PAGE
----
La vida es un Carnaval... ¡Disfrútala! – Life is a carnival, enjoy it!
Can you believe that February is over already?! It seems to have flown by. It’s been a busy month, beginning with a trip to The House of Lords in London with SRP President Jim to attend a reception for Nuclear Week in Parliament. The weather was great, so it made for a lovely afternoon on the side of the Thames, meeting people from all over the industry. We might have so more exciting news resulting from this event, but it’s hush hush for now, so watch this space for further updates!
Then I was back in London for an in-person Events Committee meeting. It was great to see everyone after what feels like forever, and a lot of excellent ideas for the conference in Aberdeen were discussed. Not long to go now!
Back in Spain, February has been the month of Carnival or Carnaval. The date of Carnaval changes every year as it’s dependant on Easter, but it always takes place in the week leading up to the 40 days before Easter Sunday. We don’t have Pancake Day in Spain, but we do have “Fat Thursday” which marks start of Carnaval, and ends on Ash Wednesday, the beginning of Lent. The word Carnival/Carnaval comes from the Latin phrase “carne levare” or “to remove/take away meat” as many people would give up meat for Lent, and it’s the final festivity before the more traditionally austere 40 days of Lent.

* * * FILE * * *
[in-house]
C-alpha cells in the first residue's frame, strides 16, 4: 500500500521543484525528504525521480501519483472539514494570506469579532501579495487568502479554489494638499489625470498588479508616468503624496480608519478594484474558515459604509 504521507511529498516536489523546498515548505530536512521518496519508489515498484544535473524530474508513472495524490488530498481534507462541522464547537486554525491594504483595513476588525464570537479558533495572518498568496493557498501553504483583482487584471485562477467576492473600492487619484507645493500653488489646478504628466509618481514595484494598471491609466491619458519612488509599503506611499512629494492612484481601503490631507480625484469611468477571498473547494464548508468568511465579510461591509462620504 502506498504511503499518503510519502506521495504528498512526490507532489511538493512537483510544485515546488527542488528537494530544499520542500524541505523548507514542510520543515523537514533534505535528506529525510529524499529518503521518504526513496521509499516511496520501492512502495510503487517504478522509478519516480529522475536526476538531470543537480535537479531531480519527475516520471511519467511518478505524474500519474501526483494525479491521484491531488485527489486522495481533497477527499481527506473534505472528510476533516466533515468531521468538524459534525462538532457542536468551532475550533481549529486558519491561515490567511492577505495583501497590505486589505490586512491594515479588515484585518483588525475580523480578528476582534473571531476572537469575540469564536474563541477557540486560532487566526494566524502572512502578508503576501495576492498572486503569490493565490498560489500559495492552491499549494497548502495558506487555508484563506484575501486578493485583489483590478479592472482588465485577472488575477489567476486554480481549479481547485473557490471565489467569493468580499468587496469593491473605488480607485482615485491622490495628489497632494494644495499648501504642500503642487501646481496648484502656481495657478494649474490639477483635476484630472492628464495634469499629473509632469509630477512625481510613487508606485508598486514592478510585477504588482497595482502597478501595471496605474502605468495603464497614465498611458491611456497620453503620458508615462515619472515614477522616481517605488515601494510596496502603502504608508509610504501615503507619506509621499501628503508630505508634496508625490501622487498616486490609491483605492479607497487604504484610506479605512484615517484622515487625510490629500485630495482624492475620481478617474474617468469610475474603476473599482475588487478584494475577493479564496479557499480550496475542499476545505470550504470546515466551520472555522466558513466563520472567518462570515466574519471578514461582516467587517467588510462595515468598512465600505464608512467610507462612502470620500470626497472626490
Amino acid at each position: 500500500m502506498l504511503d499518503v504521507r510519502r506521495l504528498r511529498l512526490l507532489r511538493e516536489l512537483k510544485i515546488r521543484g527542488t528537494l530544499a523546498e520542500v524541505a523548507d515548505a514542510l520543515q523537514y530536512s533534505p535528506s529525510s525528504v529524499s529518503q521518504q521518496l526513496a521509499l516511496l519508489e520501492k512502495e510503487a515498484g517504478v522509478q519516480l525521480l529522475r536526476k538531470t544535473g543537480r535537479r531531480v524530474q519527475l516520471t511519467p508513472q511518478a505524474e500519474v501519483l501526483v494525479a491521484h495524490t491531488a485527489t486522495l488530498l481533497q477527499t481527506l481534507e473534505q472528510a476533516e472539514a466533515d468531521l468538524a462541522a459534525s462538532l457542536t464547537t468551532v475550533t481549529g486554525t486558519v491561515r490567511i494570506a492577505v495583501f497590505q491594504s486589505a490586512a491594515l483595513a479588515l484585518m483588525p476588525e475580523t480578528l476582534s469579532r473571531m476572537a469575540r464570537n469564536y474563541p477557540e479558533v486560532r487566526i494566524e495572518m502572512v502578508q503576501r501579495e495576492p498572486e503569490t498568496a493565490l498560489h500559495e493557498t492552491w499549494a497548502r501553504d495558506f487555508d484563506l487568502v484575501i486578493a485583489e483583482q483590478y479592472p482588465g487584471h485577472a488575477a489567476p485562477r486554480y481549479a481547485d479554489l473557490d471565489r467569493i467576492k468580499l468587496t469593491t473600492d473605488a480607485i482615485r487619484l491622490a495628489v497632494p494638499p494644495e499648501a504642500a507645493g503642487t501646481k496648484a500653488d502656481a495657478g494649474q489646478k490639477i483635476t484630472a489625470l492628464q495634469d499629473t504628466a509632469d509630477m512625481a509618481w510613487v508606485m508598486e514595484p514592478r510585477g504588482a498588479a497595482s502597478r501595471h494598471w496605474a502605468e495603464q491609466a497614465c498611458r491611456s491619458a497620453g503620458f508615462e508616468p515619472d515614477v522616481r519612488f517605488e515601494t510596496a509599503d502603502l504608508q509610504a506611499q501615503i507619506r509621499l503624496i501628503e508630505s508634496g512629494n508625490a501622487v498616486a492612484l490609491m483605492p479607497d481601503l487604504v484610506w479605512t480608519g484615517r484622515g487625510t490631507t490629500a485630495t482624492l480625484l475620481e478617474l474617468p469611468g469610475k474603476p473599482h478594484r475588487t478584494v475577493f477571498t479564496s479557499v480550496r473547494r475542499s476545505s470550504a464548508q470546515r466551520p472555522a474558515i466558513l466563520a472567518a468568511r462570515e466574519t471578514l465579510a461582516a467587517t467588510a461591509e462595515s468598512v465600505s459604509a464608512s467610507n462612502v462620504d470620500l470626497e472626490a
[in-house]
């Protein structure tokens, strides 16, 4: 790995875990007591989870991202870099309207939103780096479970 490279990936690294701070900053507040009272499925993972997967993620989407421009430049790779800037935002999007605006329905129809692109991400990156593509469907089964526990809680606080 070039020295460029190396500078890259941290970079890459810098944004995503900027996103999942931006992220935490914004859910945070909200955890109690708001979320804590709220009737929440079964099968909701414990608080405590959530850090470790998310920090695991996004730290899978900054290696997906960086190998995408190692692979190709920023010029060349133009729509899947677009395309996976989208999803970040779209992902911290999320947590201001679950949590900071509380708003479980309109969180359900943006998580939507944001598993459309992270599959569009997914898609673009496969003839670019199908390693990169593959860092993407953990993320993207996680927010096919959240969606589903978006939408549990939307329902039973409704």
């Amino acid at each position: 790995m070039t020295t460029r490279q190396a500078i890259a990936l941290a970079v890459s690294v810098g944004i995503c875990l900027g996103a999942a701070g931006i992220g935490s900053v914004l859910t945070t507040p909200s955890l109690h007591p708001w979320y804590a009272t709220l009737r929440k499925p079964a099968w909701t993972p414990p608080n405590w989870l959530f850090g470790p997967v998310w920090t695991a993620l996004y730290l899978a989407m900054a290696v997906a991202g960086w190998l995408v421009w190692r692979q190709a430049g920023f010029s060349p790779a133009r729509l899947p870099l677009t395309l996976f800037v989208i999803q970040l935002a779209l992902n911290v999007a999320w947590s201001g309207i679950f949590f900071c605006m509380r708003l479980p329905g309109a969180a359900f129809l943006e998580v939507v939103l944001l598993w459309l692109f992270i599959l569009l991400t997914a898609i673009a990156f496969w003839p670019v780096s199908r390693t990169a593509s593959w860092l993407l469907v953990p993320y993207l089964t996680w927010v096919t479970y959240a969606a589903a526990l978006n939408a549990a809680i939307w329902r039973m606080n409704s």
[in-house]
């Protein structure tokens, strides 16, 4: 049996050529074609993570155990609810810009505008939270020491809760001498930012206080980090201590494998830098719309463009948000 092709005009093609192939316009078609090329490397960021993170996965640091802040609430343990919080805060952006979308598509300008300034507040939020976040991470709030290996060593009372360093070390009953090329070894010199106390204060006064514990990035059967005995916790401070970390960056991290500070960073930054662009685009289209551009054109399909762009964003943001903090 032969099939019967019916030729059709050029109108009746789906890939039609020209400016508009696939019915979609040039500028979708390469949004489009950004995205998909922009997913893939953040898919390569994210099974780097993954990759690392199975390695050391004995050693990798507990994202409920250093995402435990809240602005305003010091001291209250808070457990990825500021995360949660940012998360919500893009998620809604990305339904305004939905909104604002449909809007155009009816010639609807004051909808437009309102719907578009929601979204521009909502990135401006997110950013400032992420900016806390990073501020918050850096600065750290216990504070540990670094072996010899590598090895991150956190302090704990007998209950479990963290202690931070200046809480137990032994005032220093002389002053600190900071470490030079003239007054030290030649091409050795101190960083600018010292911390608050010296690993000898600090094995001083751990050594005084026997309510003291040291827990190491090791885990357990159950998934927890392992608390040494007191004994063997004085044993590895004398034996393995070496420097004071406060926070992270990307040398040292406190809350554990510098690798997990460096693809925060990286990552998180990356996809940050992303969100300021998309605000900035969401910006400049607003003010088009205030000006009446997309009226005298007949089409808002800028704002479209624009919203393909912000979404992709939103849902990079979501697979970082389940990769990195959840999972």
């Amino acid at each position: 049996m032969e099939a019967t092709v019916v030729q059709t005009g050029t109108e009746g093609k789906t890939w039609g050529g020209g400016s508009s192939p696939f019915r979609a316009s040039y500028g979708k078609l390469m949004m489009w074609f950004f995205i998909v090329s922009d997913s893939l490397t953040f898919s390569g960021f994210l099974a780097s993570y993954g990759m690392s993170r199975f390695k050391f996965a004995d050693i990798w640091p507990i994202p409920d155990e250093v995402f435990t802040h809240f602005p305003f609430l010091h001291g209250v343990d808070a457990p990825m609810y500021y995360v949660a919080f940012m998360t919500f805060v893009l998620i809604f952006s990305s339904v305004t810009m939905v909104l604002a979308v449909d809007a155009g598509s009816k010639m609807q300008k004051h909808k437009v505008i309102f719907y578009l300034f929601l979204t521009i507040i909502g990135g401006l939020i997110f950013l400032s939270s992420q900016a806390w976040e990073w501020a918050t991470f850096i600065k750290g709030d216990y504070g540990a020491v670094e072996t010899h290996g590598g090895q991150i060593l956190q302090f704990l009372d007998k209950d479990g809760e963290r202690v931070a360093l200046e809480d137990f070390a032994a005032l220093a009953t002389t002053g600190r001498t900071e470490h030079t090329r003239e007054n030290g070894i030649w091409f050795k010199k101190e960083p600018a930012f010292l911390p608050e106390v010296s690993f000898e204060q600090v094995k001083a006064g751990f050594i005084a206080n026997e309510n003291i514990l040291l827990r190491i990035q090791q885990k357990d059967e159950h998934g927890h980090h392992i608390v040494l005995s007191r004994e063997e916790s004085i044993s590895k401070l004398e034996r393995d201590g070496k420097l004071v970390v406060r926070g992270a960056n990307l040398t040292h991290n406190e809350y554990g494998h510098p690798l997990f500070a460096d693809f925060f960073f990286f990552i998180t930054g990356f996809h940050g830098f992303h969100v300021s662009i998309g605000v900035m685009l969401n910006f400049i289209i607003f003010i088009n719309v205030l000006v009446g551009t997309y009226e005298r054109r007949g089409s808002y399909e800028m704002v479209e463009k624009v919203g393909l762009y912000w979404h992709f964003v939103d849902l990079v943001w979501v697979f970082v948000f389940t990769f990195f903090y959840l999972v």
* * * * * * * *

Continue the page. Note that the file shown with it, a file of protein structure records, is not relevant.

It's a whole week of festivities, beginning with the arrival of the Carnaval King/Queen, followed by parades throughout towns and cities of Spain. In Toledo, each neighbourhood has its own local parade, with the children of the local schools, and then on the Saturday of that week, there’s the big city parade. Luckily our local neighbourhood parade passes down our street, so we get to watch it from the comfort of our terrace. It’s also very usual to run into princesses and dragons and Spidermen on the street as all the children (and a lot of adults…) dress up all week (maybe I should have recruited some for the School’s Show in Aberdeen!).
Carnival comes to an end with the curious tradition of “Entierro de la Sardina” – the Burial of the Sardine, the day before Lent begins. This is another parade, but a parody of a funeral, in which a large model of a paper mâché sardine is paraded through the city by mourners down to the river Tajo and set alight. Burned to symbolically mark the farewell to life’s pleasures, and the decadence of carnival, and mark the arrival of Lent. It’s a rather surreal spectacle for a tourist! It’s not all doom and gloom though, the night usually ends with fireworks and a lovely party atmosphere.
So, just like that, we enter March. Hopefully the warmer days of spring are coming, and if you are observing Lent this year, may it be a blessed one.